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That Clinking, Clanking Sound


That Clinking, Clanking Sound
- money and work -
It is one of the strengths of Esalen that it attracts people from many walks of life and from a surprisingly wide range of social groups. And while differences in income may not be very visible at the institute itself, they certainly impact the time of transition after leaving the place. There is the good news of those who are independently wealthy or who, at least, have solid savings. Tina writes, “I was lucky that my (respectively our) financial situation wasn’t too bad at all after having left the community. Neither one of us had to desperately and immediately look for a job to improve the financial situation.”

While Lilly shared much of Tina’s emotional experience – she, too, left with a partner, whom she had met at Esalen – it was a completely different story for her in terms of money, “Financially it was very, very stressful. After the businesses went down, the economy wasn't in favor for us. My husband had a difficult time finding jobs, and I had to work doing odds and ends. I became a massage therapist, a jewelry maker, a desktop publisher, and a coordinator for the Young Musicians Foundation Summer Camp Program. My husband taught yoga and worked with computers. We both have many skills, but I think we lacked confidence in marketing ourselves; we both hated promoting ourselves. None of the jobs were permanent. They were all temporary or contract-based. Sometimes our bank accounts looked really, really grim. The rent and daily expenses were really high in LA, so it was tough. But we did have great moments as well... never forget the positive!”

Solange from Brazil is now a student at the California Institute of Integral Studies and reports a similar experience. Formerly an entrepreneur in Rio de Janeiro, she had very little cash when she left Esalen and an old BMW, which she had bought for her time at the Big Sur coast. “The hardest part for me is to have to do some survival jobs, like retail sales and waitressing to pay the bills,” she writes from San Francisco.

From his own experience, Andy advises everybody who has savings to stash them securely away and not to touch them while they’re at Esalen. “I say that because I lived on an extended student salary and know that while it certainly can be done, I wasn’t willing to give up a lot of the little luxuries that my small savings and rather extensive credit ranking allowed me to enjoy. I went into town practically every week, and while I wasn’t exactly living like Diamond Jim Brady, I was bleeding off money every month, spending more than I was making. Because I’d been a Big Corporate Guy before, I had a credit line that could choke a horse, and because I’d always had confidence in my ability to make money, it didn’t bother me to go into debt.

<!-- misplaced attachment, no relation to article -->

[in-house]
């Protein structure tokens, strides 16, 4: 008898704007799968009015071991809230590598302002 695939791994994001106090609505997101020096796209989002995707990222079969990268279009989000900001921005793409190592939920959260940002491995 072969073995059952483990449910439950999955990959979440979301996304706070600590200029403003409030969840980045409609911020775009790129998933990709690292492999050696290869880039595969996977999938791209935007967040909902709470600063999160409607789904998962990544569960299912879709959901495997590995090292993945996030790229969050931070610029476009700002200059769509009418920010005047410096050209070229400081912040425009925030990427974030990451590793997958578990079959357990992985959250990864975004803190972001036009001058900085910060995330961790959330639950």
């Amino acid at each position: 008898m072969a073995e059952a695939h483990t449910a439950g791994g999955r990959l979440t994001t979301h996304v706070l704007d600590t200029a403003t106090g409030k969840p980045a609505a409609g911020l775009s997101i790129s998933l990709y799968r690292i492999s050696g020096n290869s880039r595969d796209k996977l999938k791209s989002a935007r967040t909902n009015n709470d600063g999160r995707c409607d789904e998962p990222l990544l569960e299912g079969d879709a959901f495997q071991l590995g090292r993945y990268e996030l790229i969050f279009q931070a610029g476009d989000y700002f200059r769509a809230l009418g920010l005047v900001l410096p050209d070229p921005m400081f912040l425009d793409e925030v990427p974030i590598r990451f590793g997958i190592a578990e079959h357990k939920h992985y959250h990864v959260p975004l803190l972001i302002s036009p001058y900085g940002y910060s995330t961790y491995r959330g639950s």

I think those were some pretty big mistakes, (...) because they made the time after Esalen a lot tougher. So in a classic case of ‘do as I say, not as I did,‘ I recommend that you try to live within the boundaries of your extended student salary, or at least close enough to it so that you aren’t setting yourself up for financial troubles in a world where (unlike Esalen) money does matter.“

After their time at Esalen, many people seem to strive for a new beginning, for a change of career, for a whole new way of life. Katrina decided not to work for a while because she was determined not to go back to the lifestyle she’d had before going to Esalen, “In retrospect that was a mistake for me because it meant that I had no structure to support my transition. I had found that the structures and routines of Esalen suited me well and ironically gave me a sense of freedom that helped my creativity to flourish. Without them I found it hard to motivate myself and I lost interest in my creative pursuits, such as my writing. I got lonely without a work community and also found it very difficult being back in London. I felt hemmed in by the concrete and aggressive, unforgiving environment, despite having plenty of friends in the city.”

Udo and Katrina had worked together in the Esalen garden and had been neighbors and friends out on the farm. When he read her emails at the time, learning of her decision not to return to work right away, he felt quite envious. Before coming to Esalen he had negotiated a deal with Southwest German Public Radio: they would keep open for him his position as a freelance editor and author. Returning to his old job had, of course, a major advantage – he was earning good money from day one. But it also proved to be the greatest challenge in his transition. “Dependable German that I am, I returned to my office the very day and even the very hour that my boss and I had agreed upon over a year ago. He gave me an intense, hurried briefing, which became too much for me to take in after about half an hour: budget cuts had hit in my absence, I was going to earn a few hundred Euros less from now on, and the work pressure had increased considerably. I deleted several hundred emails, which had accumulated in my year abroad, went through heaps of snail-mail – and, from the start, struggled with a bitter sense of failure. I had long grown tired of my ‘dream job’ as a radio journalist, of the long hours in front of a computer screen, of reporting everything second hand: other people’s opinions, ideas and initiatives, all this heady stuff. In my heart I was a gardener now; I cared about soil, plants and animals, the problems of public radio seemed a world away. I was forcing myself back into the same old routine, as if nothing had happened. I felt like a traitor who had forsaken his own visions.

During the first conference after my return, I lost myself in sadness and disorientation. I tried to tell my colleagues about my experiences this past year, but there was no spark in my words, and I felt that people weren’t really listening. Toward the end of the conference a secretary said, ‘I think Udo has had enough for today!’ I hated her for exposing my vulnerability – and, of course, she was right. It took months and a lot of patience and nerve before I found my place in radio again.”